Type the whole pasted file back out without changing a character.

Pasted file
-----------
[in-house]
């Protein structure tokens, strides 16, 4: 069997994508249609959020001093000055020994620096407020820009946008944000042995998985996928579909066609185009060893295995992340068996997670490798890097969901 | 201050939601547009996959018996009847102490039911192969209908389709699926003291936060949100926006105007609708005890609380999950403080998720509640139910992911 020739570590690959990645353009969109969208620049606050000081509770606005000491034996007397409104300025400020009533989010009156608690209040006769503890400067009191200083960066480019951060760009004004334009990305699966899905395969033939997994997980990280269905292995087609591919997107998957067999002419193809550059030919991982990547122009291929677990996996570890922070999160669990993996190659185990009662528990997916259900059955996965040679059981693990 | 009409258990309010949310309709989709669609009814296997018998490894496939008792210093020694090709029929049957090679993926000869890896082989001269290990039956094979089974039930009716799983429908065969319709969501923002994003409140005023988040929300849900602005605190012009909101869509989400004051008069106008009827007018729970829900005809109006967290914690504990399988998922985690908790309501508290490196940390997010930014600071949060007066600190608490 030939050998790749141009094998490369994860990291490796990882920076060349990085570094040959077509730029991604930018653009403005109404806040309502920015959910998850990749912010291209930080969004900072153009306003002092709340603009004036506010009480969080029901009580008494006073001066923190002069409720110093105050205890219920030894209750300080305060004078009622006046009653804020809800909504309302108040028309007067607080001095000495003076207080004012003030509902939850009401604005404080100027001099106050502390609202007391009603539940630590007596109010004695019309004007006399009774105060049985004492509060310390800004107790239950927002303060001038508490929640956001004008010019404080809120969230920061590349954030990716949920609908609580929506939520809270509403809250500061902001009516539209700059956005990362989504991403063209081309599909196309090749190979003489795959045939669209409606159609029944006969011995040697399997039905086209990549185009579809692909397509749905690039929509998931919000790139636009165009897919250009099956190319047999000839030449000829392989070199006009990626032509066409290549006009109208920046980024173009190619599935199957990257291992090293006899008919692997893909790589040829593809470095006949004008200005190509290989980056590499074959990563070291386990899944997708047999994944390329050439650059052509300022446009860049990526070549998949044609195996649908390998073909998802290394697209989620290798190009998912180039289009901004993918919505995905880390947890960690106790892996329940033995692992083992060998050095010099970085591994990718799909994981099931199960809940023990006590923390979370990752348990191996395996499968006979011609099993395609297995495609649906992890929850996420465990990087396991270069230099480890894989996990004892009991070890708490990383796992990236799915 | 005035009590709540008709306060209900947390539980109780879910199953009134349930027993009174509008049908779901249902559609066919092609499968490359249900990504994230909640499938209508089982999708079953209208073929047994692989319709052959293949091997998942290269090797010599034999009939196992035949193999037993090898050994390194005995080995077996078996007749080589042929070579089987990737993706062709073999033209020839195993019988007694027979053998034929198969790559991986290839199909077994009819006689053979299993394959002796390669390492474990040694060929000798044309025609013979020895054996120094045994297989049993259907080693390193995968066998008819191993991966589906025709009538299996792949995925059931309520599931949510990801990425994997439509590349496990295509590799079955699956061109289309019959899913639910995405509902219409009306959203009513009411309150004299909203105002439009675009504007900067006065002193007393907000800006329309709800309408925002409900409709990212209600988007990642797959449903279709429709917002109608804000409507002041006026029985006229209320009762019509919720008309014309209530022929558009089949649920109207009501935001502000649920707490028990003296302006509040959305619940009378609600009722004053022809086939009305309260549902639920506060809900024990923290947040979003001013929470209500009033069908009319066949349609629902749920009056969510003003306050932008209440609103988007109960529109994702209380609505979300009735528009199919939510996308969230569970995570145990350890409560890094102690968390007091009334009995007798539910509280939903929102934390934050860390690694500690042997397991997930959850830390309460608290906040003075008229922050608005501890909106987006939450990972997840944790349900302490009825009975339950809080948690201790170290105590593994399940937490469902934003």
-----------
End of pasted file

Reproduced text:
[in-house]
């Protein structure tokens, strides 16, 4: 069997994508249609959020001093000055020994620096407020820009946008944000042995998985996928579909066609185009060893295995992340068996997670490798890097969901 | 201050939601547009996959018996009847102490039911192969209908389709699926003291936060949100926006105007609708005890609380999950403080998720509640139910992911 020739570590690959990645353009969109969208620049606050000081509770606005000491034996007397409104300025400020009533989010009156608690209040006769503890400067009191200083960066480019951060760009004004334009990305699966899905395969033939997994997980990280269905292995087609591919997107998957067999002419193809550059030919991982990547122009291929677990996996570890922070999160669990993996190659185990009662528990997916259900059955996965040679059981693990 | 009409258990309010949310309709989709669609009814296997018998490894496939008792210093020694090709029929049957090679993926000869890896082989001269290990039956094979089974039930009716799983429908065969319709969501923002994003409140005023988040929300849900602005605190012009909101869509989400004051008069106008009827007018729970829900005809109006967290914690504990399988998922985690908790309501508290490196940390997010930014600071949060007066600190608490 030939050998790749141009094998490369994860990291490796990882920076060349990085570094040959077509730029991604930018653009403005109404806040309502920015959910998850990749912010291209930080969004900072153009306003002092709340603009004036506010009480969080029901009580008494006073001066923190002069409720110093105050205890219920030894209750300080305060004078009622006046009653804020809800909504309302108040028309007067607080001095000495003076207080004012003030509902939850009401604005404080100027001099106050502390609202007391009603539940630590007596109010004695019309004007006399009774105060049985004492509060310390800004107790239950927002303060001038508490929640956001004008010019404080809120969230920061590349954030990716949920609908609580929506939520809270509403809250500061902001009516539209700059956005990362989504991403063209081309599909196309090749190979003489795959045939669209409606159609029944006969011995040697399997039905086209990549185009579809692909397509749905690039929509998931919000790139636009165009897919250009099956190319047999000839030449000829392989070199006009990626032509066409290549006009109208920046980024173009190619599935199957990257291992090293006899008919692997893909790589040829593809470095006949004008200005190509290989980056590499074959990563070291386990899944997708047999994944390329050439650059052509300022446009860049990526070549998949044609195996649908390998073909998802290394697209989620290798190009998912180039289009901004993918919505995905880390947890960690106790892996329940033995692992083992060998050095010099970085591994990718799909994981099931199960809940023990006590923390979370990752348990191996395996499968006979011609099993395609297995495609649906992890929850996420465990990087396991270069230099480890894989996990004892009991070890708490990383796992990236799915 | 005035009590709540008709306060209900947390539980109780879910199953009134349930027993009174509008049908779901249902559609066919092609499968490359249900990504994230909640499938209508089982999708079953209208073929047994692989319709052959293949091997998942290269090797010599034999009939196992035949193999037993090898050994390194005995080995077996078996007749080589042929070579089987990737993706062709073999033209020839195993019988007694027979053998034929198969790559991986290839199909077994009819006689053979299993394959002796390669390492474990040694060929000798044309025609013979020895054996120094045994297989049993259907080693390193995968066998008819191993991966589906025709009538299996792949995925059931309520599931949510990801990425994997439509590349496990295509590799079955699956061109289309019959899913639910995405509902219409009306959203009513009411309150004299909203105002439009675009504007900067006065002193007393907000800006329309709800309408925002409900409709990212209600988007990642797959449903279709429709917002109608804000409507002041006026029985006229209320009762019509919720008309014309209530022929558009089949649920109207009501935001502000649920707490028990003296302006509040959305619940009378609600009722004053022809086939009305309260549902639920506060809900024990923290947040979003001013929470209500009033069908009319066949349609629902749920009056969510003003306050932008209440609103988007109960529109994702209380609505979300009735528009199919939510996308969230569970995570145990350890409560890094102690968390007091009334009995007798539910509280939903929102934390934050860390690694500690042997397991997930959850830390309460608290906040003075008229922050608005501890909106987006939450990972997840944790349900302490009825009975339950809080948690201790170290105590593994399940937490469902934003």